* `Array{Float64}`:
initial state of the system
* `Int`:
number of stage in the problem
* `Function`:
Instantaneous cost function
* `Function`:
Final cost function
* `Function`:
Dynamics function
* `Function`:
Policy, function of the time and state returning a control
* `Array{Float64}`:
Noises scenarios along which we want to simulate

# Return
* `Float64`:
Mean cost obtained by simulation of the heuristic over multiple scenarios
* `Float64`: dim 3 with size (T, dim(X_t), N_scenarios)
Array containing the state trajectories

"""
function assess_policy(initial_state, stages_number, inst_cost, fin_cost, dyn,

Question 5 Use this function with the previous heuristic on each on the assessment scenarios. What is the average cost of energy consumption on the national grid obtained? Compare with the origanl cost when there was no battery. Plot the battery state of charge for some scenarios. Does it correspond to your previous understanding of the heuristic?

### 3 Stochastic Dynamic Programming resolution

Stochastic Dynamic Programming is a method to solve Stochastic Optimal Control problems. It is based on the concept of value functions and the so called Bellman’s principle of optimality. The value function of the problem at time t is deﬁned as:

With K the ﬁnal cost of the problem which is zero in our case. The principle of optimality states that, when the problem noises are independent, we can write the following recursion between value functions:

 (9)

In practice we use equation (9) in two phases: an oﬄine stage where we use it to compute value functions, and an online stage where these functions are used to compute a control.

Oﬄine phase: computation of value functions
For t from T to 0 compute

 (10)

Online: computation of a control
At time t, knowing the state of the system St compute Ut:

 (11)

In practice we compute the value functions on a discretized state space 𝕏d. As it is not possible to iterate over a continuous set. Similarly we solve problems (19) and (20) by discretizing 𝕌 and testing every control in 𝕌d the discrete space obtained.

#### 3.1 Markovian assumption, state and control discretization

In order to compute the expectation in problems (19) and (20) we assume that the noises are time independent and use 1000 braking energy scenarios to compute the marginal laws of the noises at each time step. We do not use the assessment scenarios in order not to bias the results. The discrete marginal laws are obtained by quantization as Monte Carlo should be avoided as much as possible with Dynamic Programming.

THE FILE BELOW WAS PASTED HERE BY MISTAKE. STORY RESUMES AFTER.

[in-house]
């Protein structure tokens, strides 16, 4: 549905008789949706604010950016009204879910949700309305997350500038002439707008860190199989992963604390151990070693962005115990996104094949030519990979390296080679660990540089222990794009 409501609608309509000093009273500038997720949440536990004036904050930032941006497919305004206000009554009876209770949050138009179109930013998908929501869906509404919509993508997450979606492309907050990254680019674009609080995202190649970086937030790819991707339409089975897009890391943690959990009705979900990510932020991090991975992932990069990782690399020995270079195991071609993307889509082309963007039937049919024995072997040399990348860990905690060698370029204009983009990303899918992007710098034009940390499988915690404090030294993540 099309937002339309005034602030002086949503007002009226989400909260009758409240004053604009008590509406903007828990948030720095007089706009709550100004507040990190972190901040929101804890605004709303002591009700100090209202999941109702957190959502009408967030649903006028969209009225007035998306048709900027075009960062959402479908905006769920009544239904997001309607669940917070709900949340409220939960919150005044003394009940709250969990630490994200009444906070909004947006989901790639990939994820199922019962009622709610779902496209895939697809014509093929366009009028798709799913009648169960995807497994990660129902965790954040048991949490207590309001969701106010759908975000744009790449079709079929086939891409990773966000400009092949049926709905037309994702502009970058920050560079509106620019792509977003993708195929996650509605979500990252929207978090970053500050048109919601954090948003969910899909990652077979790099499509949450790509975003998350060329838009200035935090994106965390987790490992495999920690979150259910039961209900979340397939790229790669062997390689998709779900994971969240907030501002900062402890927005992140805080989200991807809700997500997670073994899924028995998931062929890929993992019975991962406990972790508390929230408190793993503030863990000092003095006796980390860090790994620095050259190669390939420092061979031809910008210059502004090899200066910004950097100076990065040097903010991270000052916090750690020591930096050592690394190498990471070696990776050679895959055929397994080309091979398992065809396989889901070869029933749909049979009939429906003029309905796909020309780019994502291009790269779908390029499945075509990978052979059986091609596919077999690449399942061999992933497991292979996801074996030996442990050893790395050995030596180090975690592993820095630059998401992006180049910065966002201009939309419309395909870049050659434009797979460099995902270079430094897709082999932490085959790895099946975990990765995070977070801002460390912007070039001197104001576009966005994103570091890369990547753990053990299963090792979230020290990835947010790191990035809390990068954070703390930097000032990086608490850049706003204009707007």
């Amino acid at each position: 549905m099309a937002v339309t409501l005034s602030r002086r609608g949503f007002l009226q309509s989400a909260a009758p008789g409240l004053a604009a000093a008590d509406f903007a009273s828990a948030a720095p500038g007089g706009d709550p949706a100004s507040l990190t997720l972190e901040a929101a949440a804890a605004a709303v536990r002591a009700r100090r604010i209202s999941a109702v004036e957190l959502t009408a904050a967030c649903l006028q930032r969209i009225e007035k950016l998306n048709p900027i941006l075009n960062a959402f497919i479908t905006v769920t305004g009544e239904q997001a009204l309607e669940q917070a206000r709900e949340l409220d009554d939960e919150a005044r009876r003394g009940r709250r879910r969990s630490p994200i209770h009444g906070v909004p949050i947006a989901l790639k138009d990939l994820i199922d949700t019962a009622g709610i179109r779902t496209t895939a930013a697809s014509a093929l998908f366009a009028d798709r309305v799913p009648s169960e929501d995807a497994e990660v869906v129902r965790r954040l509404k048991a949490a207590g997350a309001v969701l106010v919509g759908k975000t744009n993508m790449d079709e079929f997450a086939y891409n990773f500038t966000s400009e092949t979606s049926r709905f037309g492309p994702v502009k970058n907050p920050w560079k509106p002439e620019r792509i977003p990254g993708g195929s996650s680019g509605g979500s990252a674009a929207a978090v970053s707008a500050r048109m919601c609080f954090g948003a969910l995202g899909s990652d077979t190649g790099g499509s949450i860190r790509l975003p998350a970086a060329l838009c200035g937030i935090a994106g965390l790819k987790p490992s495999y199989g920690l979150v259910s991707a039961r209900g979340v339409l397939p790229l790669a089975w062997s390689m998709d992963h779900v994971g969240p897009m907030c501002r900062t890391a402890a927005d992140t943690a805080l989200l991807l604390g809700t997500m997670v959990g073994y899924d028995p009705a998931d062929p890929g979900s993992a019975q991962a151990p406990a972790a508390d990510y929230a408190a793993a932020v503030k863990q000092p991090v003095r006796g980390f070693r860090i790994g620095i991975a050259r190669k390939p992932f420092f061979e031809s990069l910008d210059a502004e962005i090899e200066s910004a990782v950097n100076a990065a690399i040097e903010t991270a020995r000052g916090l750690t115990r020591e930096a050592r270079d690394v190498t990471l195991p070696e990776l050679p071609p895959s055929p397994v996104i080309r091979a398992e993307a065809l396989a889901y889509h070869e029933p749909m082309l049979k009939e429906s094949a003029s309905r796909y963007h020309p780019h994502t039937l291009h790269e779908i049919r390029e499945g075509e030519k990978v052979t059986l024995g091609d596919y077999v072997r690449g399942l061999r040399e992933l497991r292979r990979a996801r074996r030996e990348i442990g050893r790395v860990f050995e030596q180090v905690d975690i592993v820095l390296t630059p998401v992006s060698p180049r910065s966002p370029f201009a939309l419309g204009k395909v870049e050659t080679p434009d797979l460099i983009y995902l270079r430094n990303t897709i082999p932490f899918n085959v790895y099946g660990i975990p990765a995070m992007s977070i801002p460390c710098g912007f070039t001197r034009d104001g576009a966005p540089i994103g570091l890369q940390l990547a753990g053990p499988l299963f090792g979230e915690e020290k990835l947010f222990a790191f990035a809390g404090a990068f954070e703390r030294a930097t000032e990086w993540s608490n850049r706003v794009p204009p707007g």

#we build the marginal laws
w_laws = build_noises_laws(N_W, 10);

We choose the size of the discretization step for the state variable and the control variable.

U_steps = [2.] # controls discretization, kW
X_steps = [1.] # states discretization, kWh

Question 6 What is the number of operations required to compute the value functions of the problem?

#### 3.2 Value functions oﬄine computation

We provide a function to compute the value functions of the problem.

V_sdp = StochDynamicProgramming.solve_DP(battery_management_sdp_model,
params_sdp, 1);

Question 7 Plot the value function at time 3 over the state of charge of the battery using the function provided in plotting_functions.jl. Why is it decreasing? Plot the value function at time 4300. Why does it display a plateau?

#### 3.3 Using value functions for online control computation

We provide a function, in ﬁle sdp_policies.jl to generate a control at time t knowing the previous uncertainty realization, the state of the system and the time step.

"""
Obtain a control for the battery management problem at time t
knowing state x_t using value functions

# Arguments
* `Int`:
time step t
* `Array{Float64}`:
state of the system at time t

# Return
* Array{Float64}:
control computed by the policy

"""
function get_control_sdp_x(t, x_t)

This function is a policy that can be plugged in our simulator.

Question 8 Simulate battery control using value functions along the assessment scenarios. What is the average cost obtained? Compare with the previous methods. Plot the battery state of charge during the day. Do you notice an important discrepancy with the heuristic simulation?

### 4 Model Predictive Control

Model Predictive Control is a popular method to solve Stochastic Optimal Control problems arising in many engineering ﬁelds (electrical, mechanical...). Its popularity comes from its simplicity and accessibility. It consists in making a forecast to get rid of all the future uncertainties at each time step. We can then solve a deterministic problem which provides a control trajectory. We apply the ﬁrst control. At the next time step we compute a new forecast and we reoptimize.

This algorithm has no oﬄine phase.

Online: computation of a control
At time t, knowing the state of the system St and the past uncertainties W0,..,Wt1 compute a forecast wt,..,wT1 and compute Ut:

 (12)

#### 4.1 Deterministic problem resolution

We provide a function to solve a deterministic problem knowing a scenario, the initial state and the initial time step. This function is in the ﬁle deterministic.jl.

"""
Compute the solution of the problem where noises are replaced by nominal values

# Arguments
* `Array{Float64}`:
initial state of the system
* `Int`:
initial time step at which we solve the problem
* `Array{Float64}`:
Noises scenario to replace uncertainties

# Return
* `JuMPmodel`:
JuMP model modelling the deterministic problem
* Float64:
objective value obtained
* Array{Float64}:
trajectory of the battery state of charge obtained
* Array{Float64}:
trajectory of the control obteined

"""
function solve_anticipative_problem(X_0_loc, t0, stages_horizon, forecast)

Question 9 Use this function to solve the deterministic problem over the whole horizon with initial state x0 and initial time step 0 for each of the assessment scenarios. Why is the average cost lower than the heuristic and dynamic programming one?